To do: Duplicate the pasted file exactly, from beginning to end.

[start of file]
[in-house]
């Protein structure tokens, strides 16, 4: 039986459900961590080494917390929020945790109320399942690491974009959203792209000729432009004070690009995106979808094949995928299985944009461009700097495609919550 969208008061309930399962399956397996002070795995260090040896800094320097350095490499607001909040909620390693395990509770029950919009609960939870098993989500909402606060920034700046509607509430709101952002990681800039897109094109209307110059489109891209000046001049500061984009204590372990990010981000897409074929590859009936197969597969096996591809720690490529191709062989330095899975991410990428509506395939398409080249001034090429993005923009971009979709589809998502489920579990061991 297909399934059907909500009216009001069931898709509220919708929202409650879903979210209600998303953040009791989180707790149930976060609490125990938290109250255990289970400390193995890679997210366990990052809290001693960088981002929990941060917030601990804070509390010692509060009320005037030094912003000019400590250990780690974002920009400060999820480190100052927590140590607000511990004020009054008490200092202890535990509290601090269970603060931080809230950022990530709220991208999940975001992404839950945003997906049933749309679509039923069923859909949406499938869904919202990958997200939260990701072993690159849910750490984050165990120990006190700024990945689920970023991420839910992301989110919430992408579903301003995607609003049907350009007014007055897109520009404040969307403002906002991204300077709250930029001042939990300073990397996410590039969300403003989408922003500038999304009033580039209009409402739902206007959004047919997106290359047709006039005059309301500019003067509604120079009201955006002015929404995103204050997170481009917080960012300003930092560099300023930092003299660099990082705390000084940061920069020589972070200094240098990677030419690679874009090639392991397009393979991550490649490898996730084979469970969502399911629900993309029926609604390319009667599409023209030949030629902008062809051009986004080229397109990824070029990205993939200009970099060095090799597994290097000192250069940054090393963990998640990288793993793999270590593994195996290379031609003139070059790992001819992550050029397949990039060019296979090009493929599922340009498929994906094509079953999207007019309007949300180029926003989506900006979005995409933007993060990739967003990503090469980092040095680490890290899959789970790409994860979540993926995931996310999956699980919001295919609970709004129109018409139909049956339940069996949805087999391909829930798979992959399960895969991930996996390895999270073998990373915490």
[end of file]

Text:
[in-house]
């Protein structure tokens, strides 16, 4: 039986459900961590080494917390929020945790109320399942690491974009959203792209000729432009004070690009995106979808094949995928299985944009461009700097495609919550 969208008061309930399962399956397996002070795995260090040896800094320097350095490499607001909040909620390693395990509770029950919009609960939870098993989500909402606060920034700046509607509430709101952002990681800039897109094109209307110059489109891209000046001049500061984009204590372990990010981000897409074929590859009936197969597969096996591809720690490529191709062989330095899975991410990428509506395939398409080249001034090429993005923009971009979709589809998502489920579990061991 297909399934059907909500009216009001069931898709509220919708929202409650879903979210209600998303953040009791989180707790149930976060609490125990938290109250255990289970400390193995890679997210366990990052809290001693960088981002929990941060917030601990804070509390010692509060009320005037030094912003000019400590250990780690974002920009400060999820480190100052927590140590607000511990004020009054008490200092202890535990509290601090269970603060931080809230950022990530709220991208999940975001992404839950945003997906049933749309679509039923069923859909949406499938869904919202990958997200939260990701072993690159849910750490984050165990120990006190700024990945689920970023991420839910992301989110919430992408579903301003995607609003049907350009007014007055897109520009404040969307403002906002991204300077709250930029001042939990300073990397996410590039969300403003989408922003500038999304009033580039209009409402739902206007959004047919997106290359047709006039005059309301500019003067509604120079009201955006002015929404995103204050997170481009917080960012300003930092560099300023930092003299660099990082705390000084940061920069020589972070200094240098990677030419690679874009090639392991397009393979991550490649490898996730084979469970969502399911629900993309029926609604390319009667599409023209030949030629902008062809051009986004080229397109990824070029990205993939200009970099060095090799597994290097000192250069940054090393963990998640990288793993793999270590593994195996290379031609003139070059790992001819992550050029397949990039060019296979090009493929599922340009498929994906094509079953999207007019309007949300180029926003989506900006979005995409933007993060990739967003990503090469980092040095680490890290899959789970790409994860979540993926995931996310999956699980919001295919609970709004129109018409139909049956339940069996949805087999391909829930798979992959399960895969991930996996390895999270073998990373915490």